“I didn’t believe it when I first saw there were only three, and I still don’t believe it,” Ganis said. “I’ve heard nothing that would cause me to believe or rely on that number.”
Then again, it’s highly unlikely that there will be a large number of serious bids, Vrooman said.
“There may be silent bidders in this auction, but this is real big boy football, and the bidders with enough chips to play the game are few,” he said.
A bidding war?
It’s very possible, though, that at least two potential owners emerge that have the financial resources to buy the Bills and the guts to put a lot of money on the table.
If that’s the case, NFL experts cautioned, the preliminary bids submitted last week could prove to be nonbinding ballpark figures.
“As they go through the process, the prices can go up or down from the indicative bids,” as more due diligence takes place, Ganis said. “Then the finalists will meet with management, and people can get more excited or less excited.”
At this point, it’s impossible to know how much the Bills eventually will sell for, said sources who discount everything from the numbers attached to last week’s bids to Forbes magazine’s estimate that the Bills are worth $870 million.
While news reports pegged the Pegula’s bid at $1.3 billion, two sources with intimate knowledge of the Bills sale process said all the bid figures reported last week were inaccurate.
And Winfree, the author of a book chapter called “NFL Franchise Values, Locations and Stadium Economics,” said the Forbes estimate is likely inaccurate as well.
“They’re just guesses,” Winfree said of the Forbes numbers. “They don’t have all the data for the team.”
Prospective team owners get to see a team’s financial records, however, and that means the actual sale price of a team is often far different from the Forbes estimate, Winfree said. For example, the sale of the NBA’s Detroit Pistons was far lower than the Forbes estimate, while baseball’s Los Angeles Dodgers sold for well above the Forbes price tag.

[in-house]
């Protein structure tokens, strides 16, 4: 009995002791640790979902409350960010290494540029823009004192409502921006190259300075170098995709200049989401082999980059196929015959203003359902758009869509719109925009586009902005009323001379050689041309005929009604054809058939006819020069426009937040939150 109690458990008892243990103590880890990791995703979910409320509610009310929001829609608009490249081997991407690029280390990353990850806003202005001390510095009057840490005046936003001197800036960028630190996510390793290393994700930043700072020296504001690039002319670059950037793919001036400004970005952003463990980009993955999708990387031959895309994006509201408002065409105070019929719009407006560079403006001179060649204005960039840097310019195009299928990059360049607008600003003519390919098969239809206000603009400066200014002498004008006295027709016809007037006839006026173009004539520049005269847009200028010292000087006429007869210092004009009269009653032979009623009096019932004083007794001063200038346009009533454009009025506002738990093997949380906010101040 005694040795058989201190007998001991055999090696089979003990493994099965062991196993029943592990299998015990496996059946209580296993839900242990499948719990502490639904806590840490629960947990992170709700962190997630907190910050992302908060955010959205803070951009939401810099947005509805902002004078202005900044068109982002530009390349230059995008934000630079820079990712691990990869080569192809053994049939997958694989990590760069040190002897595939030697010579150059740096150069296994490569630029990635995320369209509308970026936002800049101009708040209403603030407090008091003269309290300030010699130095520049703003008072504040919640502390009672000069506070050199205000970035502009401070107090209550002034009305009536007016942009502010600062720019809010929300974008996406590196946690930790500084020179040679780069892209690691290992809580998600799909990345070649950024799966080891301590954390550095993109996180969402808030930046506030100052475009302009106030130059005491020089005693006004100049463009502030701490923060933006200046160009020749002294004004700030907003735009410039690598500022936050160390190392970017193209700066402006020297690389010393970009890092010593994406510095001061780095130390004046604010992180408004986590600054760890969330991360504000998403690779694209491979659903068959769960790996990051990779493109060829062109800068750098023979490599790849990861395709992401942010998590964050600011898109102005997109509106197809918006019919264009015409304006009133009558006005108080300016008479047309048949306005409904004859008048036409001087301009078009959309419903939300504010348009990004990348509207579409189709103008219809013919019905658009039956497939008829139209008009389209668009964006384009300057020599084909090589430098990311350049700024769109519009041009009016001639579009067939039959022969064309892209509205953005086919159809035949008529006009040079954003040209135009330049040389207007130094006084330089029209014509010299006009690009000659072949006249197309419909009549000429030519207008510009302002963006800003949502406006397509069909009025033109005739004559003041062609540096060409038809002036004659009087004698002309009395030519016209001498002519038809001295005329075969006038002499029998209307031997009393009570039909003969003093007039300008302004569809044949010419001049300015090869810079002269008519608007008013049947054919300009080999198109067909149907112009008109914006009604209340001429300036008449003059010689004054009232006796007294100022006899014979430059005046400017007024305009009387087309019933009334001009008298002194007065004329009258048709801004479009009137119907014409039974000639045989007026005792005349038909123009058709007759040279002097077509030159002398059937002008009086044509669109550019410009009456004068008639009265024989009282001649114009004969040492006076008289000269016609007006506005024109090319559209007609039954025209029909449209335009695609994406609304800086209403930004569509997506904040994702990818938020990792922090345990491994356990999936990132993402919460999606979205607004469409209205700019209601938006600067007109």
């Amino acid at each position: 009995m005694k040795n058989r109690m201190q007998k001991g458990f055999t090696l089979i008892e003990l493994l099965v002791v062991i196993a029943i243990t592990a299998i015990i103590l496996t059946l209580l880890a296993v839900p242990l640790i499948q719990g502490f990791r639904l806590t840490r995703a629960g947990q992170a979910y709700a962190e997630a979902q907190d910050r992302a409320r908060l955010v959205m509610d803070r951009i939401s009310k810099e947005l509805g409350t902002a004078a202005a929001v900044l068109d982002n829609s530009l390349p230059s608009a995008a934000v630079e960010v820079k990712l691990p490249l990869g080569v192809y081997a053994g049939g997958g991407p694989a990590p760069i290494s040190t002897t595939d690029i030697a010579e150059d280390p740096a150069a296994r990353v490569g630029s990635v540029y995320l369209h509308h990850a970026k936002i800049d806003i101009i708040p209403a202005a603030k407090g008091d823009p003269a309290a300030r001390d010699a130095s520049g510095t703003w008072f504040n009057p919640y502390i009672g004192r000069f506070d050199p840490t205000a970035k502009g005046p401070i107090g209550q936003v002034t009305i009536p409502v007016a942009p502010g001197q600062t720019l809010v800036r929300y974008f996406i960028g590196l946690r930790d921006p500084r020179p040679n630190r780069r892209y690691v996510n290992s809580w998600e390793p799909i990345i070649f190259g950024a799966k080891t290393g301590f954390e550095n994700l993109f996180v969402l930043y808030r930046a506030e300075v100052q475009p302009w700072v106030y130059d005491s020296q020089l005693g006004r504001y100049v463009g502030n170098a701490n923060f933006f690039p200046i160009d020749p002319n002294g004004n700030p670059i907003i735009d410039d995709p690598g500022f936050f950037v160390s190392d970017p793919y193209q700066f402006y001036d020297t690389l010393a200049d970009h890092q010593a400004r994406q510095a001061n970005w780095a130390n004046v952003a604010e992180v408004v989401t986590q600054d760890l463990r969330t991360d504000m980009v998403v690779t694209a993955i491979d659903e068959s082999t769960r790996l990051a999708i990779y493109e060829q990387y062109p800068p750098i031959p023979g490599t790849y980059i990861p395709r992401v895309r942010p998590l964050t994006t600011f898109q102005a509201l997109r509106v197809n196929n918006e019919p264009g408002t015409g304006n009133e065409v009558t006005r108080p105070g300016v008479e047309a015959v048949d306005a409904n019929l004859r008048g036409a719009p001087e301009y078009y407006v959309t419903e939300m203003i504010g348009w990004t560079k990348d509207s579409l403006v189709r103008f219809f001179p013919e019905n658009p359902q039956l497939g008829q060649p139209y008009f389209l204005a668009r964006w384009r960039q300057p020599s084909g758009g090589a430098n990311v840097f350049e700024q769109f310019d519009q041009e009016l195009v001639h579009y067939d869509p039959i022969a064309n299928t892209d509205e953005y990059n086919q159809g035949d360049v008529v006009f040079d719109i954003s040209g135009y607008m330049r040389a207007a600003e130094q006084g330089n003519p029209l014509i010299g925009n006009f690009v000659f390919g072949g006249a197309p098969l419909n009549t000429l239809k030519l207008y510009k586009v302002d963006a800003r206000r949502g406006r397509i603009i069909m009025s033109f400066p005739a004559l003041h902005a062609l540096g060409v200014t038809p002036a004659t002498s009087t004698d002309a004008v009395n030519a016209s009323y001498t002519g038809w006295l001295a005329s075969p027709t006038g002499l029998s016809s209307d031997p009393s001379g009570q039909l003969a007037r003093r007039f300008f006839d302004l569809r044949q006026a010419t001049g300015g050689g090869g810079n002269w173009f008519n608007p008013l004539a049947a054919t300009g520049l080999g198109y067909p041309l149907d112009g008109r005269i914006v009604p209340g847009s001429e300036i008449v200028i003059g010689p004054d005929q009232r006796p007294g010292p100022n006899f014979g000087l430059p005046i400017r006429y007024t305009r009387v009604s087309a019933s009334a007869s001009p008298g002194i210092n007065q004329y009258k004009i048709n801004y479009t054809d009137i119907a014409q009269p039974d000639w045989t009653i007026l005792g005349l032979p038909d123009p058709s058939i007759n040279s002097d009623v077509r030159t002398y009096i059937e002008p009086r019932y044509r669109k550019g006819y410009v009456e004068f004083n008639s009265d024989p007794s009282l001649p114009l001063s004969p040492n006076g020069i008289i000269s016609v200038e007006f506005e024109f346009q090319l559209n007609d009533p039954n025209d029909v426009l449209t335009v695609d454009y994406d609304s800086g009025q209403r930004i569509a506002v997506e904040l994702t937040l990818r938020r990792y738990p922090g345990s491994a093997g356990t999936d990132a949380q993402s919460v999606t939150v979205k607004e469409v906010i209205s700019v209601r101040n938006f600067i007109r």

It’s also difficult to know whether Buffalo’s small-market status will affect the Bills sale in any substantive way – or whether it will prompt the top bidder to want to move the team to a larger, more lucrative market.
“I think these things are very hard to predict,” Winfree said.
Proof of that, he said, can be found in the 2008 move of the NBA’s Seattle SuperSonics to Oklahoma City – a smaller market.
One factor boding in Buffalo’s favor is the economic structure of the NFL, which is more reliant on television revenue and less on other income streams than other sports leagues, Winfree added.
Other factors also work against prospective NFL markets such as Toronto or Los Angeles.
For one thing, the Bills are in the second year of an extremely restrictive 10-year lease at Ralph Wilson Stadium that calls for a $400 million penalty if the team is to be moved in any year other than 2020, when it falls for one year to $28.4 million.
That $28.4 million figure is “chump change,” and waiting until 2020 to move the team would give the Toronto group time to build a new stadium, Vanderbilt’s Vrooman noted.